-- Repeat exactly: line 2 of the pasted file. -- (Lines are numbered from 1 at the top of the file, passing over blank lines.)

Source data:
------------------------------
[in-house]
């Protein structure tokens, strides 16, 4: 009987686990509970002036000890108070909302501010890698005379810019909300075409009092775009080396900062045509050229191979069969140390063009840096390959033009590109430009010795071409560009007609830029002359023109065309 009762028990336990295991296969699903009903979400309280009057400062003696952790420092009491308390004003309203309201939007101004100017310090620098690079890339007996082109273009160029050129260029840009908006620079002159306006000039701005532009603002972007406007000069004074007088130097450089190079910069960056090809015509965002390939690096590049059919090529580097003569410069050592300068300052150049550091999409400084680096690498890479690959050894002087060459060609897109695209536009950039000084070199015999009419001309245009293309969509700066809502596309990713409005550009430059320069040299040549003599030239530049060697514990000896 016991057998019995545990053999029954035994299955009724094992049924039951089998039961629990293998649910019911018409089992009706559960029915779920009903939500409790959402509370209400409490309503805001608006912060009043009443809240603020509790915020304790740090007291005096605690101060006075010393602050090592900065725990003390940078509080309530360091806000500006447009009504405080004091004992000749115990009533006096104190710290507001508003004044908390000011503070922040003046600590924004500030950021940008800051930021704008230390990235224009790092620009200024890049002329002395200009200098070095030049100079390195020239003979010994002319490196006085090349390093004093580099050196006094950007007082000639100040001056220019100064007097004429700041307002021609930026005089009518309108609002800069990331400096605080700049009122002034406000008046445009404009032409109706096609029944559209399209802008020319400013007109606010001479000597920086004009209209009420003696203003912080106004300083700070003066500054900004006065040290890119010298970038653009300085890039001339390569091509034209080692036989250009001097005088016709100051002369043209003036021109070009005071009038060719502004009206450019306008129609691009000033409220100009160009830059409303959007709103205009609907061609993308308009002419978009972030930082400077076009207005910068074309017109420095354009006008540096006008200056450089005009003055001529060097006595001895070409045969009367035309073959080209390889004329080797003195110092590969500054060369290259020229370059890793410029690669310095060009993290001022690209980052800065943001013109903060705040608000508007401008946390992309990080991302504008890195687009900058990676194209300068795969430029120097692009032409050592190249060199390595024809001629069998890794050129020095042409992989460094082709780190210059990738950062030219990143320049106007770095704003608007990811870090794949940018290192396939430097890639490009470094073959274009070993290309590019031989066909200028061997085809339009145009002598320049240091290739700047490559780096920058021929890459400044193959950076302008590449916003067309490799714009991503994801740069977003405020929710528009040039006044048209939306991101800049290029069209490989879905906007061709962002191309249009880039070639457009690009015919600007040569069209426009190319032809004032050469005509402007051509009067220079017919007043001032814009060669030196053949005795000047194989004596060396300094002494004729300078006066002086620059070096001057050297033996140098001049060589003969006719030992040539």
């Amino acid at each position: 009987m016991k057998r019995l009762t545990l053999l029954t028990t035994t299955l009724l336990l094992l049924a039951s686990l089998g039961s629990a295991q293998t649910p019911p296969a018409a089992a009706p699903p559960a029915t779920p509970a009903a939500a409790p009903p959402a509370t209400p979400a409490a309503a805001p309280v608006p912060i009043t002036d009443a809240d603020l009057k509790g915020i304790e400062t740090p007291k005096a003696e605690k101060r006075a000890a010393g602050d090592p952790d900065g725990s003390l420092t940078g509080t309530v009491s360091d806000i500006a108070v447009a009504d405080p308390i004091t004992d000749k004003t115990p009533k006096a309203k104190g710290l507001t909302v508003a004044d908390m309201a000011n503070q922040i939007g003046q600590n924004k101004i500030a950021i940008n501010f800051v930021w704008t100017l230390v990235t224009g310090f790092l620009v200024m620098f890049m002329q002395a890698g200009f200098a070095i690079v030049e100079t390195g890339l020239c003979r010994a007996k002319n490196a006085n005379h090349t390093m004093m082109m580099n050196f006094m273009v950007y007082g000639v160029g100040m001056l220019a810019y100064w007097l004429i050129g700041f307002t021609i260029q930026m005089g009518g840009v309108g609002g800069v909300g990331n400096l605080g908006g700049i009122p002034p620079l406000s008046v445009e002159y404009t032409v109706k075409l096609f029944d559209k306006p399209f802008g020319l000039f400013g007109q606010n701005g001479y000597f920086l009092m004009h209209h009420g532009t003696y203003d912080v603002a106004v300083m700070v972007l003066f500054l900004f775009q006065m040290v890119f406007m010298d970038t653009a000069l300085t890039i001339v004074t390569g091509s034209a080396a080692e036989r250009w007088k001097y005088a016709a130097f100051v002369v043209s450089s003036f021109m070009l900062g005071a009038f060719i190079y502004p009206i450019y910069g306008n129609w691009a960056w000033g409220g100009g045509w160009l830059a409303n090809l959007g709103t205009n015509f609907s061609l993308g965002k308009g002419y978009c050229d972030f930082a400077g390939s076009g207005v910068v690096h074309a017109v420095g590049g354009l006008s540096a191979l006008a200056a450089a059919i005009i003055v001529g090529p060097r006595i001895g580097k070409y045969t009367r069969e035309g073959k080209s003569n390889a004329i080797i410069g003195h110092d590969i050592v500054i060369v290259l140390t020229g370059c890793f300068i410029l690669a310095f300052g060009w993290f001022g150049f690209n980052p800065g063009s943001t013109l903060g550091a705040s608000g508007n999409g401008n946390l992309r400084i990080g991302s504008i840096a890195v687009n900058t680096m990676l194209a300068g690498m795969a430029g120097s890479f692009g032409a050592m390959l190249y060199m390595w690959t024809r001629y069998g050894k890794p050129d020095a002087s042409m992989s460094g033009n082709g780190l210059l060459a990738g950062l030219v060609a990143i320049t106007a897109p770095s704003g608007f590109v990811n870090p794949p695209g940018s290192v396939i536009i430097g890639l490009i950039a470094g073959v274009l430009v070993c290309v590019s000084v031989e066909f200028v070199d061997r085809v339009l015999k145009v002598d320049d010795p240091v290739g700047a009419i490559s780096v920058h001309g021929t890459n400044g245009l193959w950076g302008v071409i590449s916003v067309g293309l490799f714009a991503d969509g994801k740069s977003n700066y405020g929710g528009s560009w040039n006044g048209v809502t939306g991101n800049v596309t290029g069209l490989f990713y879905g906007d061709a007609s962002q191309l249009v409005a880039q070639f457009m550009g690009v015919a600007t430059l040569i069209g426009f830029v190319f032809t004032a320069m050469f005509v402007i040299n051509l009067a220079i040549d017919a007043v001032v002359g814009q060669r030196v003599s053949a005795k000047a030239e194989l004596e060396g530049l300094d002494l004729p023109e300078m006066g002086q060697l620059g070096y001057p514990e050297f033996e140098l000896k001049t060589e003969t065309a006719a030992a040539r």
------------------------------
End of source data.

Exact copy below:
């Protein structure tokens, strides 16, 4: 009987686990509970002036000890108070909302501010890698005379810019909300075409009092775009080396900062045509050229191979069969140390063009840096390959033009590109430009010795071409560009007609830029002359023109065309 009762028990336990295991296969699903009903979400309280009057400062003696952790420092009491308390004003309203309201939007101004100017310090620098690079890339007996082109273009160029050129260029840009908006620079002159306006000039701005532009603002972007406007000069004074007088130097450089190079910069960056090809015509965002390939690096590049059919090529580097003569410069050592300068300052150049550091999409400084680096690498890479690959050894002087060459060609897109695209536009950039000084070199015999009419001309245009293309969509700066809502596309990713409005550009430059320069040299040549003599030239530049060697514990000896 016991057998019995545990053999029954035994299955009724094992049924039951089998039961629990293998649910019911018409089992009706559960029915779920009903939500409790959402509370209400409490309503805001608006912060009043009443809240603020509790915020304790740090007291005096605690101060006075010393602050090592900065725990003390940078509080309530360091806000500006447009009504405080004091004992000749115990009533006096104190710290507001508003004044908390000011503070922040003046600590924004500030950021940008800051930021704008230390990235224009790092620009200024890049002329002395200009200098070095030049100079390195020239003979010994002319490196006085090349390093004093580099050196006094950007007082000639100040001056220019100064007097004429700041307002021609930026005089009518309108609002800069990331400096605080700049009122002034406000008046445009404009032409109706096609029944559209399209802008020319400013007109606010001479000597920086004009209209009420003696203003912080106004300083700070003066500054900004006065040290890119010298970038653009300085890039001339390569091509034209080692036989250009001097005088016709100051002369043209003036021109070009005071009038060719502004009206450019306008129609691009000033409220100009160009830059409303959007709103205009609907061609993308308009002419978009972030930082400077076009207005910068074309017109420095354009006008540096006008200056450089005009003055001529060097006595001895070409045969009367035309073959080209390889004329080797003195110092590969500054060369290259020229370059890793410029690669310095060009993290001022690209980052800065943001013109903060705040608000508007401008946390992309990080991302504008890195687009900058990676194209300068795969430029120097692009032409050592190249060199390595024809001629069998890794050129020095042409992989460094082709780190210059990738950062030219990143320049106007770095704003608007990811870090794949940018290192396939430097890639490009470094073959274009070993290309590019031989066909200028061997085809339009145009002598320049240091290739700047490559780096920058021929890459400044193959950076302008590449916003067309490799714009991503994801740069977003405020929710528009040039006044048209939306991101800049290029069209490989879905906007061709962002191309249009880039070639457009690009015919600007040569069209426009190319032809004032050469005509402007051509009067220079017919007043001032814009060669030196053949005795000047194989004596060396300094002494004729300078006066002086620059070096001057050297033996140098001049060589003969006719030992040539």